California needs to look beyond its initiative on teacher tenure
Your Oct. 25 editorial "Weeding out bad teachers" supported California's controversial Proposition 74, which would increase the probationary period for new teachers from two to five years. As a future California teacher currently gaining experience abroad, I strongly object to this proposition.
Before we deny job security to some of the hardest working, most important, and least appreciated public employees, I'd like to see some hard data proving that the probationary period is the right course of action. That the idea "makes intuitive sense" is not enough.
The way to get rid of bad teachers is to make the job more desirable to good teachers. Increased pay; less standardized testing; less state control of classrooms; and increased funding for supplies, school improvements, and extracurricular activities will all help recruit young people to the teaching profession, which will in turn enable schools to select only the best applicants and improve the quality of California schools.
Decreasing teachers' job security and stigmatizing them by implicitly blaming them for the problems with our school system will only shrink the pool of applicants, forcing schools to hire teachers regardless of age, experience, or ability. Proposition 74 won't get rid of bad teachers; it will force school districts to hire more of them.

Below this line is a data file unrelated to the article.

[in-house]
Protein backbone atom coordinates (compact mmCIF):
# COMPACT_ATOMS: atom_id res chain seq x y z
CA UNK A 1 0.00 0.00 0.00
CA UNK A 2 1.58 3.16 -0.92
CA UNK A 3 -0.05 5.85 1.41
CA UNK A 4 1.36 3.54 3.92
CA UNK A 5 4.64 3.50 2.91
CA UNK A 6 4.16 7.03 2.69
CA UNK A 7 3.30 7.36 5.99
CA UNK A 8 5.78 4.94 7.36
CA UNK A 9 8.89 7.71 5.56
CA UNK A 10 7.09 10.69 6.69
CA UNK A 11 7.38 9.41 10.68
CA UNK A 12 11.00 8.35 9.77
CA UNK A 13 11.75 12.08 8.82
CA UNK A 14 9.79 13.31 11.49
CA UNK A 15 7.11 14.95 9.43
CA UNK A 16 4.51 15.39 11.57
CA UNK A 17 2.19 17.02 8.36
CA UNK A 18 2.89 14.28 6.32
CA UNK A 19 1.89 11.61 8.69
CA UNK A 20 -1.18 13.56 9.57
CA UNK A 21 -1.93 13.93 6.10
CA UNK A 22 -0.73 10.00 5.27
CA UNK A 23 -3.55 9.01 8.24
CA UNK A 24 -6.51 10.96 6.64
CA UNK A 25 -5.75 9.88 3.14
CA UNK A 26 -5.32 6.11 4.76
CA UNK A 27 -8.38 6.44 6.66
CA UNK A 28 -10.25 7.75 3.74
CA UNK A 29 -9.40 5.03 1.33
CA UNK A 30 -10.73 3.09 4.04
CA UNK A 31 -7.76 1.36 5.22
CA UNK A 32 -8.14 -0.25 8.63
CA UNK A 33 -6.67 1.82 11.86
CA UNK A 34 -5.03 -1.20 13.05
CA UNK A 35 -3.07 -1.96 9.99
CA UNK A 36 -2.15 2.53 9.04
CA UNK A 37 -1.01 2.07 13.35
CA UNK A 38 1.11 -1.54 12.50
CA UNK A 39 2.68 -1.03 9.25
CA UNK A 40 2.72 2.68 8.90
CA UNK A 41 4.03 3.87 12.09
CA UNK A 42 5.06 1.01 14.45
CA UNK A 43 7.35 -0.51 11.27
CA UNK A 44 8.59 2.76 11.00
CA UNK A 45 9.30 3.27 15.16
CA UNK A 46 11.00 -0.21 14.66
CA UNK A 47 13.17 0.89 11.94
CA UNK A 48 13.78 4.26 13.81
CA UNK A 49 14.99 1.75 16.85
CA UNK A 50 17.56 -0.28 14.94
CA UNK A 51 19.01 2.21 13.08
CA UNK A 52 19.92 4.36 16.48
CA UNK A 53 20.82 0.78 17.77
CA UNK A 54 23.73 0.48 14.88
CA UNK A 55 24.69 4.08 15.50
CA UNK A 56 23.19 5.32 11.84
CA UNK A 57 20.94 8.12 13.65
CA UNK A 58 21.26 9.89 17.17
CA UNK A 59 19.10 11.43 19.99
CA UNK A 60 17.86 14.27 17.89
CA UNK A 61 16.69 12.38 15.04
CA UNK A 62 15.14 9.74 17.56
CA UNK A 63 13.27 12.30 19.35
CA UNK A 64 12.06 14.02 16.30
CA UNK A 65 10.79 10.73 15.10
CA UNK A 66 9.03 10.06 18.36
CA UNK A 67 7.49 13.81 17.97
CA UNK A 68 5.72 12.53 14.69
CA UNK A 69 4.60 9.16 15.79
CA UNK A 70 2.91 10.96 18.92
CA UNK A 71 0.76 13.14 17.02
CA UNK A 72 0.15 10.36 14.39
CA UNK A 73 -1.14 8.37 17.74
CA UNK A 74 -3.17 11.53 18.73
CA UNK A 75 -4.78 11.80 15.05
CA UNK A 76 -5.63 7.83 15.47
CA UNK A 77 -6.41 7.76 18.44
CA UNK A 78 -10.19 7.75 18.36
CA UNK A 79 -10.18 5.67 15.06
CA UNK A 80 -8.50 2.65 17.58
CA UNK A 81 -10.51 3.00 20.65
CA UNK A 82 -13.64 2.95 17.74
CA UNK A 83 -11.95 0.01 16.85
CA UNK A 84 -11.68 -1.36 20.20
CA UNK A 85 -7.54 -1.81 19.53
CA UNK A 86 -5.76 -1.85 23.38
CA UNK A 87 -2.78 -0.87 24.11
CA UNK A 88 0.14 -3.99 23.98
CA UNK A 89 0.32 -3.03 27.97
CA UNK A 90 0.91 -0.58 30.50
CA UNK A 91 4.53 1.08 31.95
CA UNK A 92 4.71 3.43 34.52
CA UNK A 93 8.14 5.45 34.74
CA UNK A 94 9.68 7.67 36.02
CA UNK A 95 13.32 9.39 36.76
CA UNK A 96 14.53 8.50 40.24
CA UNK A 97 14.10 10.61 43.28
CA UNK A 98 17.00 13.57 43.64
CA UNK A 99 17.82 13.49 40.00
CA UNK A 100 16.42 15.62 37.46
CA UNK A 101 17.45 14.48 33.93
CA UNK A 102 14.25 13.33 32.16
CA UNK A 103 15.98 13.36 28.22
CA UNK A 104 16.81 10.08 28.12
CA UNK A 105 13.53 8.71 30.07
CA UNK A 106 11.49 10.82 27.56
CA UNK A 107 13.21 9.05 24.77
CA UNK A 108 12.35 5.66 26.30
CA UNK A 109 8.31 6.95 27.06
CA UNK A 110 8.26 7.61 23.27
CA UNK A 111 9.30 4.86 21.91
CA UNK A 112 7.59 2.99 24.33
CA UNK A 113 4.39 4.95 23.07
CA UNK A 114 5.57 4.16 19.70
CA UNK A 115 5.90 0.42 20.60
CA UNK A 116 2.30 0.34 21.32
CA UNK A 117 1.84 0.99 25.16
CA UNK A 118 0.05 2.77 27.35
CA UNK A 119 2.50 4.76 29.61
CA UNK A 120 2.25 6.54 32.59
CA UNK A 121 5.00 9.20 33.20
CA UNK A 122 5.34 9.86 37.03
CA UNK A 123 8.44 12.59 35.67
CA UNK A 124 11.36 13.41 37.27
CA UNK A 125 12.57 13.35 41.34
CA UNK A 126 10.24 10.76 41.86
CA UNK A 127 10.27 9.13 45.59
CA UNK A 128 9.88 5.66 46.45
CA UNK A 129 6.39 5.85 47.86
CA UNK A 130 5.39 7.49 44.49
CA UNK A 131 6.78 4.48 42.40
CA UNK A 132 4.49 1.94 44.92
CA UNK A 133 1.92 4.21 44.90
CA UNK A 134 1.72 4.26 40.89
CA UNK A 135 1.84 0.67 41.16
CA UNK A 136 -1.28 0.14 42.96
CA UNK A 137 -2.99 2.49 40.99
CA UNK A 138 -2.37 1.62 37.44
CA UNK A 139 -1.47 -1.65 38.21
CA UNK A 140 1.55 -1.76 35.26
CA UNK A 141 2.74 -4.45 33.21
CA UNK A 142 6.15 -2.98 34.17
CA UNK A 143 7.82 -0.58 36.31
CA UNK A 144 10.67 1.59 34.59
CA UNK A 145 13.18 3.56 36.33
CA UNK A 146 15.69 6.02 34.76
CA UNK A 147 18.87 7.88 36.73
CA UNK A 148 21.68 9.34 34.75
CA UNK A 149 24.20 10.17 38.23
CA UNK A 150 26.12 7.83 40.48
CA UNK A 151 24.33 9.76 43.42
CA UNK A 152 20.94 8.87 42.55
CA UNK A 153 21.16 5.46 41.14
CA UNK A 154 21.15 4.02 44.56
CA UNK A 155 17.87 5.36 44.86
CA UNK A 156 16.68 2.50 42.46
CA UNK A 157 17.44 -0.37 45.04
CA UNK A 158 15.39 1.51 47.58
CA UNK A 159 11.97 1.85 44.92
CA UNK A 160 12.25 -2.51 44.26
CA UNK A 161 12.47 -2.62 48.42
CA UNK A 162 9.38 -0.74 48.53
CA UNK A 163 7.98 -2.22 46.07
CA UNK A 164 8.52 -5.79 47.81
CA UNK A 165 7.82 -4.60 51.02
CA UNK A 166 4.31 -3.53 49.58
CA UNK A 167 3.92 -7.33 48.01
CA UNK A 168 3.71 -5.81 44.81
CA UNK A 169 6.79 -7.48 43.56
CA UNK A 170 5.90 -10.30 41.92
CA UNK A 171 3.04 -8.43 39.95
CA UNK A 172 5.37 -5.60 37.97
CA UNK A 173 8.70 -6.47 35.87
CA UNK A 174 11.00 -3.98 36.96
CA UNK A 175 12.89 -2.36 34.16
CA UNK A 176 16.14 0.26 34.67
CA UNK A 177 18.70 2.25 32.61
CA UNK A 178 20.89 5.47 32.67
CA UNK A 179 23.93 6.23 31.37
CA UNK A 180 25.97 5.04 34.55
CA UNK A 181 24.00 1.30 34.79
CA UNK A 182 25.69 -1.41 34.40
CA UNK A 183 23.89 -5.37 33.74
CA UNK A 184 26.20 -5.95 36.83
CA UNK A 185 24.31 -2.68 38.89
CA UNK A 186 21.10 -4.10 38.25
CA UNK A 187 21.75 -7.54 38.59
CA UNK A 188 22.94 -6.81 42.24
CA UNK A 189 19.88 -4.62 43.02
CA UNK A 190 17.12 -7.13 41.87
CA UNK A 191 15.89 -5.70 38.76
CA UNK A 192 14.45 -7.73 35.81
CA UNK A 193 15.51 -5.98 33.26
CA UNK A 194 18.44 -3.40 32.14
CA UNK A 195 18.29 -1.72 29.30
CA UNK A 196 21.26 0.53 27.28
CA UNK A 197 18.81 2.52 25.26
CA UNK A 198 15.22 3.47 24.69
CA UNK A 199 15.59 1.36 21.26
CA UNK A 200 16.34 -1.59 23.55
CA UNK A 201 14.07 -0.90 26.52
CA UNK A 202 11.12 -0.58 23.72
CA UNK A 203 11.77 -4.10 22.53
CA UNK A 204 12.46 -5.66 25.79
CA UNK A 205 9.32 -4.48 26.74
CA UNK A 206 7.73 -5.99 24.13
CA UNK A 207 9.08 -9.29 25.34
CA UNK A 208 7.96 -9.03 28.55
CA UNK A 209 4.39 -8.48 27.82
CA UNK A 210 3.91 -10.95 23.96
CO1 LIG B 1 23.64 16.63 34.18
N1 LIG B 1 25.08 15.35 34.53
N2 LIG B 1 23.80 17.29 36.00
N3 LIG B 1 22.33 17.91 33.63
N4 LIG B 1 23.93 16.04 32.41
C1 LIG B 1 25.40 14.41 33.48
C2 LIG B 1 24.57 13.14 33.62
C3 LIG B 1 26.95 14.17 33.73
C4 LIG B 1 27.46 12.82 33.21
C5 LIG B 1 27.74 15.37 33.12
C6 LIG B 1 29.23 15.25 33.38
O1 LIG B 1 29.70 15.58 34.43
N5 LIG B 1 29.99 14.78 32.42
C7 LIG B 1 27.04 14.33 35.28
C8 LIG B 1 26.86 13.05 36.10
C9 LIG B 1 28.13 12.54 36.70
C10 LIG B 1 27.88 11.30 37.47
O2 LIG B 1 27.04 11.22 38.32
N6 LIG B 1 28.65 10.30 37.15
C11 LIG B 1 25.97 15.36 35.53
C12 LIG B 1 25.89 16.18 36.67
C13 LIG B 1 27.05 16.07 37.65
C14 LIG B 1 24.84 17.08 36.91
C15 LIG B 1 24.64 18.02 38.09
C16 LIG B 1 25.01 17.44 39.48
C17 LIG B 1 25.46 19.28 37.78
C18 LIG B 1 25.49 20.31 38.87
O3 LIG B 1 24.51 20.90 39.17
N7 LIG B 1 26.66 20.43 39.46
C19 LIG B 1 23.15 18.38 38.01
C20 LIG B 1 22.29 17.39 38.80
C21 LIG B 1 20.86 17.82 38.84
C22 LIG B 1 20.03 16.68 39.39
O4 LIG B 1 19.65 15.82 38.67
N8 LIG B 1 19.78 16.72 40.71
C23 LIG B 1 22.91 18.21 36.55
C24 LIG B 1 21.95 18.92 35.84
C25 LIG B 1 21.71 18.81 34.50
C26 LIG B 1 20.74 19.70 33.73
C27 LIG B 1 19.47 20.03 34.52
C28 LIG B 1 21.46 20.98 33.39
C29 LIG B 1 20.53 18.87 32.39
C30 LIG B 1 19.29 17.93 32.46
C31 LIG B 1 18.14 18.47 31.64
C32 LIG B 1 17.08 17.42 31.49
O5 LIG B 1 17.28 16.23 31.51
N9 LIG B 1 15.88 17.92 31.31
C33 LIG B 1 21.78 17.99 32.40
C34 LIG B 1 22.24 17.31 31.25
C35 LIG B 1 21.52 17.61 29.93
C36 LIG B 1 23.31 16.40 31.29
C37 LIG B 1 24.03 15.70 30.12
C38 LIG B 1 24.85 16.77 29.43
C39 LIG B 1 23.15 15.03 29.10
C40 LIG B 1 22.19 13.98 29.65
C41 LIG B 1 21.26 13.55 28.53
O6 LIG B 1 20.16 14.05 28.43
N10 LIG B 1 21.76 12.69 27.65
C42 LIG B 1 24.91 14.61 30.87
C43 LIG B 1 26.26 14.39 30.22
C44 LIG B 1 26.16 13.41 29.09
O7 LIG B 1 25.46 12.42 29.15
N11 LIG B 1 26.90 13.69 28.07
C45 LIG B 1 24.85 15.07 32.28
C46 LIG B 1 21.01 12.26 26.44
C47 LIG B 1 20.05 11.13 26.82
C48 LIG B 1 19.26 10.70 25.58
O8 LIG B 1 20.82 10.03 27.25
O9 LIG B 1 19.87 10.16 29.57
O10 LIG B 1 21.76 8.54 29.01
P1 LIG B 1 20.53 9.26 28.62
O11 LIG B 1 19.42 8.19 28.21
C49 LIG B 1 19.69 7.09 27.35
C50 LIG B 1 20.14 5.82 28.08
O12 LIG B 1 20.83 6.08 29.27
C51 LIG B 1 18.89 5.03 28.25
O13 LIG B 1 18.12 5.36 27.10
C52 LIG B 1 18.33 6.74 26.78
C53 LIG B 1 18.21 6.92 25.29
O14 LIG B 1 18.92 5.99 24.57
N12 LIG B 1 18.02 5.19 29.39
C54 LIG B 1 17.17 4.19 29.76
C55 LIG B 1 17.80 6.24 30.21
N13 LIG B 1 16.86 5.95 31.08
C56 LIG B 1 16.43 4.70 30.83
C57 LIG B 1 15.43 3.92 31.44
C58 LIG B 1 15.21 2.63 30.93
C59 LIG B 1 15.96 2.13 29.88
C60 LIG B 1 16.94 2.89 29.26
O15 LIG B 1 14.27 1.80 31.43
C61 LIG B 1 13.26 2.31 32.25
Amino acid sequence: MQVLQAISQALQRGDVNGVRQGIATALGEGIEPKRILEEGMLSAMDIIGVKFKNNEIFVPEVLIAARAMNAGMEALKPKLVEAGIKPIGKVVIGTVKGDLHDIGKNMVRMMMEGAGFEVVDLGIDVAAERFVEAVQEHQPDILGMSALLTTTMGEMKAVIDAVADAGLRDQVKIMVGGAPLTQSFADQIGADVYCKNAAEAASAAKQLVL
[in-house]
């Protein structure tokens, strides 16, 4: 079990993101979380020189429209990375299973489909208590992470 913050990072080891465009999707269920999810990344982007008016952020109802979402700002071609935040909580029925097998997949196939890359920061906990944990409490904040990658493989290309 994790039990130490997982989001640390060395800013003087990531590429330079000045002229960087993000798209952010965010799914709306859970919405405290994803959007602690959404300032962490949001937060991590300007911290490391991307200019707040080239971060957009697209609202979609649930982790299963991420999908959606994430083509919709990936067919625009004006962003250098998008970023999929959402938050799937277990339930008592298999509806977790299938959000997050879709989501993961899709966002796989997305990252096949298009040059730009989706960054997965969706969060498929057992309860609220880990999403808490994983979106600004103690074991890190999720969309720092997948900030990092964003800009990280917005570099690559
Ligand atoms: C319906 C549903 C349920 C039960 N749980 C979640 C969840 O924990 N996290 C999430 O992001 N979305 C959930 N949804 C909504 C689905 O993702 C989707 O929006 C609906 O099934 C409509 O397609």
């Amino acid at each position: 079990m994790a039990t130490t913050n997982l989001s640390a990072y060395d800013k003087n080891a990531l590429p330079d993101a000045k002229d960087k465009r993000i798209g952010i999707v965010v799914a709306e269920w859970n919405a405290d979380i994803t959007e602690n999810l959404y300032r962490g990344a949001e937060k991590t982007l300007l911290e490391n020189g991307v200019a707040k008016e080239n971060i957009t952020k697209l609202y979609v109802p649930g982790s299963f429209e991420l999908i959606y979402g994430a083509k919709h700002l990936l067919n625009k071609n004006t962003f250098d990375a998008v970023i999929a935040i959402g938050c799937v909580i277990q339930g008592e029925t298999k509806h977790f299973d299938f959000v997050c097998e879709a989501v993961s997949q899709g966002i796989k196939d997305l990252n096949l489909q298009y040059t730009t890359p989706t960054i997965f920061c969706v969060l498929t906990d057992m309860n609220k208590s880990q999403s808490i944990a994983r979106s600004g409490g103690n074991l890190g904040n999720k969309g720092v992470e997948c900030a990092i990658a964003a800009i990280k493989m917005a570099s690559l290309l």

The California proposal to increase the probationary period of teachers is no panacea for improving teaching, but it is a tool for school administrators to use when supervising and evaluating the relatively inexperienced. As in any profession, there will be some who perform better than others. The process of trying to help weaker teachers is a long and complicated one. It involves identifying strengths and weaknesses, offering strategies to build on strengths and reduce weaknesses, and, finally, to decide on a teacher's worthiness to continue in the profession. This process is "rocket science," and it usually can't be completed in a year or two.
Education is the key to gun safety
I am writing in response to Susan DeMersseman's Oct. 27 Opinion piece, "One family's effort to make guns safer." Firearms are a very simple tool, and like other tools should be treated with respect and with a high regard to safety. While I feel for the loss of a young child, I find it hard to find a company liable for the misuse of their product.
Anyone who has any firearms experience can tell you that the first lesson one learns is "Every firearm is always loaded." There is no gray area here. The fact that the 15-year-old boy didn't know this lesson and that he had unsupervised access to a firearm that resulted in the accidental death of his friend is neither the fault nor the responsibility of anyone besides the guardians of this child.
Additional "safety" features are neither necessary nor advisable. Safety features such as gun locks or keyed locks on the firearm decrease the ability of someone to use it defensively and unnecessarily increase the cost of firearms. In addition, these features become ineffective if the owners don't understand firearms safety in the first place.
Responsible owners have myriad options for gun safety ranging from the most mundane and effective method of education to other methods such as gun safes, locked closets, or disassembly. Education is the ultimate gun-safety feature.
Ken Orce Jr.
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